Jul 30, 2008

Viet Hoa Fo Sho: Taste Test No. 4 - Jimmy Carter Would be Proud

This week's offering was a box of popsicles with absolutely no indication of what flavor they might be, save for a picture of a handful of what looked to be peanuts.

Also this week, I decided to do the taste test as a video, so that you could see exactly how the taste test went down:

Viet Hoa Fo Sho: Taste Test No. 4: You got my peanut butter in my freezer from Radio Sweethearts on Vimeo.

I'm still trying to figure out exactly what the popsicles reminded me of. They had one of those flavors that I swear I've had before, but I couldn't put my finger on it. As a whole though, they were delicious, if a bit too rich.

Viet Hoa Fo Sho - Taste Test No. 4 part 2. from Radio Sweethearts on Vimeo.

Next up, it's audience choice!

Here are your options:

- steamed white space pods, er, dumplings, filled with chicken and bamboo shoots
- lobster balls
- Masaman Curry Soup The Taste of Curry That You All Like

Jul 2, 2008

Viet Hoa Fo Sho: Taste Test No. 3: Mommy Drinks Because Job Cries

On Monday, I was sent to Viet Hoa for three things and three things only: chicken breasts, catfish, and eggs. These items together should have cost no more than $15. Despite this, half an hour later, I left the market with $40 less than I had entered with and four bags of goodies.

A trip to the VH doesn't count unless some kind of surprise is brought home.

This week, that surprise was a green bag of cookies from the sweets aisle called "Chlorella Job's Tears Wafer". The only other English on the package was the information on the back (information that I actually took the time to read for once). They include: flour, cornstarch, milk powder, Chlorella powder, sugar, glucose, vegetable oil, Job's tears, leavening agent.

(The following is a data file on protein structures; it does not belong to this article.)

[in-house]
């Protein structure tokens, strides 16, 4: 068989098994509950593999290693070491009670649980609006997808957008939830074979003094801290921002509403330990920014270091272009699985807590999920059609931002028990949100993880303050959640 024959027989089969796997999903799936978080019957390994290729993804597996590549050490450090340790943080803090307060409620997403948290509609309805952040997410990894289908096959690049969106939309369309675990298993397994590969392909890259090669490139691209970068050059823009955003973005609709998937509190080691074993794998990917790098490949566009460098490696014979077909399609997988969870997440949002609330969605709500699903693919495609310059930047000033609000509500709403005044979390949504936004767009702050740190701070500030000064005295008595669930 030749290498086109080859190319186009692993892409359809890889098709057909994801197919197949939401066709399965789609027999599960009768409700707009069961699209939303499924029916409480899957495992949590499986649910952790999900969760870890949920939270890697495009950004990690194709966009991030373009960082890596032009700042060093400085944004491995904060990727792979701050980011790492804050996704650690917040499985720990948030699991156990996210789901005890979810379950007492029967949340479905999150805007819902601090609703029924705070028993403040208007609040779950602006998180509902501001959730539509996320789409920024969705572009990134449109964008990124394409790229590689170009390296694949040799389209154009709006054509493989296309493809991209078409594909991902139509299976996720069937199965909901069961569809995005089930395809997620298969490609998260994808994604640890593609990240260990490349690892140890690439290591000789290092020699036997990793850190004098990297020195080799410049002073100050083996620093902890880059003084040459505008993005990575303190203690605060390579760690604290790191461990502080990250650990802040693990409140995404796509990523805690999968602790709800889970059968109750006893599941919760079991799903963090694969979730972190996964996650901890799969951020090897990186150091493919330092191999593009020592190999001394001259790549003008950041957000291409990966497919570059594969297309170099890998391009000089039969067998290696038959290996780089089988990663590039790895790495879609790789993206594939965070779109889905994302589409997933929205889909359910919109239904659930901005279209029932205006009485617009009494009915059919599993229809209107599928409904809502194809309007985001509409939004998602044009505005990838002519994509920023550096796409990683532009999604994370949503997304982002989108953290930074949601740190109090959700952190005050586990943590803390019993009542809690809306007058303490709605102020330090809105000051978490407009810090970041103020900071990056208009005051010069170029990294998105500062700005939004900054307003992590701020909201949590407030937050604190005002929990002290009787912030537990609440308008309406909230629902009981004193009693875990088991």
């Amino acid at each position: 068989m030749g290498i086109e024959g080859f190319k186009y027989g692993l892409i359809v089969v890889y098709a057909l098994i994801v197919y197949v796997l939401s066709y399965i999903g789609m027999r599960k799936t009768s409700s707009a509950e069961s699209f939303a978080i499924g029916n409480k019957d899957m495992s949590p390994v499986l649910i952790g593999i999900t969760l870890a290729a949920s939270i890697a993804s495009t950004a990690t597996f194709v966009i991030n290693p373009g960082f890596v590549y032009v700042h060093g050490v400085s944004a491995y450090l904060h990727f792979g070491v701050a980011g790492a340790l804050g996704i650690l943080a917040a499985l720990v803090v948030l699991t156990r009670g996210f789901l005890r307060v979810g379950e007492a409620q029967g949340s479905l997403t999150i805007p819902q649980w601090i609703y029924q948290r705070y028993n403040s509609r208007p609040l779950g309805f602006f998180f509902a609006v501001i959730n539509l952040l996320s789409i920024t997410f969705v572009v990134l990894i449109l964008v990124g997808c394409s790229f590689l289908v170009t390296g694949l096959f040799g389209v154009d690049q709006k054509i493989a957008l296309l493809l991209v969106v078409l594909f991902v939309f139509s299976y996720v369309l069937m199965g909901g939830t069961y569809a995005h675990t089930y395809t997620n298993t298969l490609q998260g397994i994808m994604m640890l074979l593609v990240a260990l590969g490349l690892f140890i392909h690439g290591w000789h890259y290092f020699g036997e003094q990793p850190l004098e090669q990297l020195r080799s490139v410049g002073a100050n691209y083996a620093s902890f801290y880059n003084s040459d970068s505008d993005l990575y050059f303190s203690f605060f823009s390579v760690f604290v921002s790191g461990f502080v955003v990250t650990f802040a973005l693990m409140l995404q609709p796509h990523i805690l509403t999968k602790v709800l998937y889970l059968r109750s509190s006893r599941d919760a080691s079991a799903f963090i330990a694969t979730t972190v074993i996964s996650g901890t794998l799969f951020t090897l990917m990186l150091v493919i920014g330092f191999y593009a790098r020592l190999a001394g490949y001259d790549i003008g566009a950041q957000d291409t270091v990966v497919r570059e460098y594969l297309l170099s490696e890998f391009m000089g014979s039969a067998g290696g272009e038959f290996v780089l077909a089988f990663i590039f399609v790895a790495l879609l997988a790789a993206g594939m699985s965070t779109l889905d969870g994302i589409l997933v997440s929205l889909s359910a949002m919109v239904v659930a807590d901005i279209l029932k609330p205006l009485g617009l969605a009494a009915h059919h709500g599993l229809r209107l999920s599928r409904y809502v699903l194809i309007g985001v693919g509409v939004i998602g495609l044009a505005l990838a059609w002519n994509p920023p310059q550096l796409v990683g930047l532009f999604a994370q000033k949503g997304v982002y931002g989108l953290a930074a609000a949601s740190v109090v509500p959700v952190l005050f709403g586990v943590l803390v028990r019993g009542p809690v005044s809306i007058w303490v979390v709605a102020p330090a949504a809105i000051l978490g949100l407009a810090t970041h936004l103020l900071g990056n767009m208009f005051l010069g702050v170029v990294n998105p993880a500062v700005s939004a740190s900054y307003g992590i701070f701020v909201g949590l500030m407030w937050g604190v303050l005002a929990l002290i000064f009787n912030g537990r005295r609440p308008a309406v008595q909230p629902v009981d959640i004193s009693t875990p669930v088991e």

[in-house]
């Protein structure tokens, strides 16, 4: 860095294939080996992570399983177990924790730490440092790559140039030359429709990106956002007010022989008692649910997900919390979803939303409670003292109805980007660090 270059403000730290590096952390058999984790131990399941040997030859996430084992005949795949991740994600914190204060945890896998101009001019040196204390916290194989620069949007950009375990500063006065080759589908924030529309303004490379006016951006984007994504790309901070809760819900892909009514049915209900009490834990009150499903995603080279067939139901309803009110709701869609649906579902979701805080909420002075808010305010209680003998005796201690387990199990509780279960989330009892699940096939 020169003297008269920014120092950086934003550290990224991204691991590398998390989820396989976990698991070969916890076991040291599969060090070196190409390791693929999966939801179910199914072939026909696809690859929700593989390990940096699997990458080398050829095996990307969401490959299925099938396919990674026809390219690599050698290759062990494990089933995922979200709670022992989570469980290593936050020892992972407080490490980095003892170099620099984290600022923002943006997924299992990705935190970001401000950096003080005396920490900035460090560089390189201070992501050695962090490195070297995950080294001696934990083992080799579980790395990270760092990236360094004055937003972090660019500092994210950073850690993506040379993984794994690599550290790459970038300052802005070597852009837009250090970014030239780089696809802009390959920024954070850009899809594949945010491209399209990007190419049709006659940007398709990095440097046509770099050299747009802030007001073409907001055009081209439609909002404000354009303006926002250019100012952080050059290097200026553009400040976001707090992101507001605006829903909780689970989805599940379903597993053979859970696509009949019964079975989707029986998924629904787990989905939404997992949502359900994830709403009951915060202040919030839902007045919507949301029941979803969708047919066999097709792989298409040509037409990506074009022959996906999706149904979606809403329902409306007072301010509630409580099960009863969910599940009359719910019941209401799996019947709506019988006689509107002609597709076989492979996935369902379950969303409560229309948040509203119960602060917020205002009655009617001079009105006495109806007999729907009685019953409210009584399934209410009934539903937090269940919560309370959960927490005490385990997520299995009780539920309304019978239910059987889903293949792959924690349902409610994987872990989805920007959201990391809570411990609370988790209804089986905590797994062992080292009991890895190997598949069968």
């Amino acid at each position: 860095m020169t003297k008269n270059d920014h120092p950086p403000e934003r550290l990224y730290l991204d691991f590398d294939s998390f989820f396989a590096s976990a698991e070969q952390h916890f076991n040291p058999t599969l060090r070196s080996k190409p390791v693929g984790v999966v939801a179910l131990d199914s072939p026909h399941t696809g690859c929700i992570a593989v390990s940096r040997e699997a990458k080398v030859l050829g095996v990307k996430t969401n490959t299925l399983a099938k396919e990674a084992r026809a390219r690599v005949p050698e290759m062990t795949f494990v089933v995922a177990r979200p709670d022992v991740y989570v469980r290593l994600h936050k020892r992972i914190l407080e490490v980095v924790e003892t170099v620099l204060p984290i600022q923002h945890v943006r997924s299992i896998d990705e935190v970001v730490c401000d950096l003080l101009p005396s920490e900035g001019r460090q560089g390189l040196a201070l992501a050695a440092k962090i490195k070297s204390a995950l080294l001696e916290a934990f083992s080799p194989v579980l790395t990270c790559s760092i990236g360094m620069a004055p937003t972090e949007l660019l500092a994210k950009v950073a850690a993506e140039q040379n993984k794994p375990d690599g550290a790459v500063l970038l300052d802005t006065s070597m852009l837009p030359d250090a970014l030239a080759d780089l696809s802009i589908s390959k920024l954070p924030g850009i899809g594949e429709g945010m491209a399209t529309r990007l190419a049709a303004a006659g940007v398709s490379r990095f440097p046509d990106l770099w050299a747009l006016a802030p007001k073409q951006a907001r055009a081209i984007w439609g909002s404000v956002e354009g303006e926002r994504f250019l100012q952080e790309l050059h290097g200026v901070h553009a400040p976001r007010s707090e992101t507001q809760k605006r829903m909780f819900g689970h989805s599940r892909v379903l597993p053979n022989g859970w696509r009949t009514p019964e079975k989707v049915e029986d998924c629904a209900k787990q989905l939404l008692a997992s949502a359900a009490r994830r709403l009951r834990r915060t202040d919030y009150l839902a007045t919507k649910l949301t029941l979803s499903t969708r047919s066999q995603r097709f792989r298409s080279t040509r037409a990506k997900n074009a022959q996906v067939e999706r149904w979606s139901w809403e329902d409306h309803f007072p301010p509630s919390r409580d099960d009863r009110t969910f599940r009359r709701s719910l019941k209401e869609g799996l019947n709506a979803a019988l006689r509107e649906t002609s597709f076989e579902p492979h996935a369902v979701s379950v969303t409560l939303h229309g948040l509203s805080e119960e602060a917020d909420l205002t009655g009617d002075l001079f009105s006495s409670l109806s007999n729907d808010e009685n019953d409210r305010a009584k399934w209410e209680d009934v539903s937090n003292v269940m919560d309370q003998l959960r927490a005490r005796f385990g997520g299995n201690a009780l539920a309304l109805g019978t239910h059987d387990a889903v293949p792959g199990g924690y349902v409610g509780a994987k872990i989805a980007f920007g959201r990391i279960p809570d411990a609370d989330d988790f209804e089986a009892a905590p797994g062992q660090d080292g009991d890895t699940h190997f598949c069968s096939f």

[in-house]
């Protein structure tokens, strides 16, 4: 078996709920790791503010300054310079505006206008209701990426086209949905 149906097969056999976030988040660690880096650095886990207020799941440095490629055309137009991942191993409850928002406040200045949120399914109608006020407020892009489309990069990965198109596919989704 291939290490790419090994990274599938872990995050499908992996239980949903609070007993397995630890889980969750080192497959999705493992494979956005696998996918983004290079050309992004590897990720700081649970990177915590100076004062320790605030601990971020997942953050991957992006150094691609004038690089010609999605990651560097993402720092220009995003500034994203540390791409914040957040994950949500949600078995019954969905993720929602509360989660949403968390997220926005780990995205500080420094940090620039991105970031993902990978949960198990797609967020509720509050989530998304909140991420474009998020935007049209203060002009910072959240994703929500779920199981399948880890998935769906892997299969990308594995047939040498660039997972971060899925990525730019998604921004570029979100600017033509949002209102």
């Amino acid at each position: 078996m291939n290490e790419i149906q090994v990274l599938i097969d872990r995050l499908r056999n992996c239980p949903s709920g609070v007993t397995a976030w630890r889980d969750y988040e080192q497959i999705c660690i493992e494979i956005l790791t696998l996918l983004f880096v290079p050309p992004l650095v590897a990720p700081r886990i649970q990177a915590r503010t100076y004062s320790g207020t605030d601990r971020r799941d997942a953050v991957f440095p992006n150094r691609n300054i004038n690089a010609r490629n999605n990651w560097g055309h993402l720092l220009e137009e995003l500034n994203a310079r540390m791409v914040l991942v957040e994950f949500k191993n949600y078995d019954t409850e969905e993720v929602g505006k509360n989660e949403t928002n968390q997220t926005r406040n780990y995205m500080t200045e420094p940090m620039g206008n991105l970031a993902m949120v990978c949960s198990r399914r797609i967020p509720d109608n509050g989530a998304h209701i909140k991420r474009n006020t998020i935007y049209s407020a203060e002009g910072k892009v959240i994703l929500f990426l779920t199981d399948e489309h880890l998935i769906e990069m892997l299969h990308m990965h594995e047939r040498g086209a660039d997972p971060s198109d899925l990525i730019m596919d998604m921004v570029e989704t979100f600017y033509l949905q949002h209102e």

Everything seems normal, except the Job's Tears. I just thought that was the brand - I had no idea it was something that people used for cooking.

A quick wikipedia search reveals the following: Job's Tears is a tropical plant commonly used in Asian food. Matthew was a bit nervous that it referred to the Job of biblical fame, who likely cried because he was infested with all manner of sores, boils and plague.

Having taken a bite, I'm glad it tastes more like a plant, and less like pestilence.

The cookies came individually wrapped for easy lunchbox packing and looked like the creme-and-wafer cookies that my mom used to buy when I was a kid. To be honest, part of why I bought them was because they looked like they might taste like green tea.

I know, I've been misguided in the past when making purchases at the Viet Hoa that look like they would taste like green tea.

Texturally, they were just like those cookies. Granted, the wafter to creme ratio was skewed in favor of the wafer, which is a shame, as the creme is actually pretty tasty. When surrounded by all of that wafer, it's easy to miss out on its subtle sweet, nutty, (and dare I say) green tea flavor.

They were kind of tasty. So kind of tasty, in fact, that I ate more out of the sheer joy that they didn't taste as bad as some of the other things we've eaten.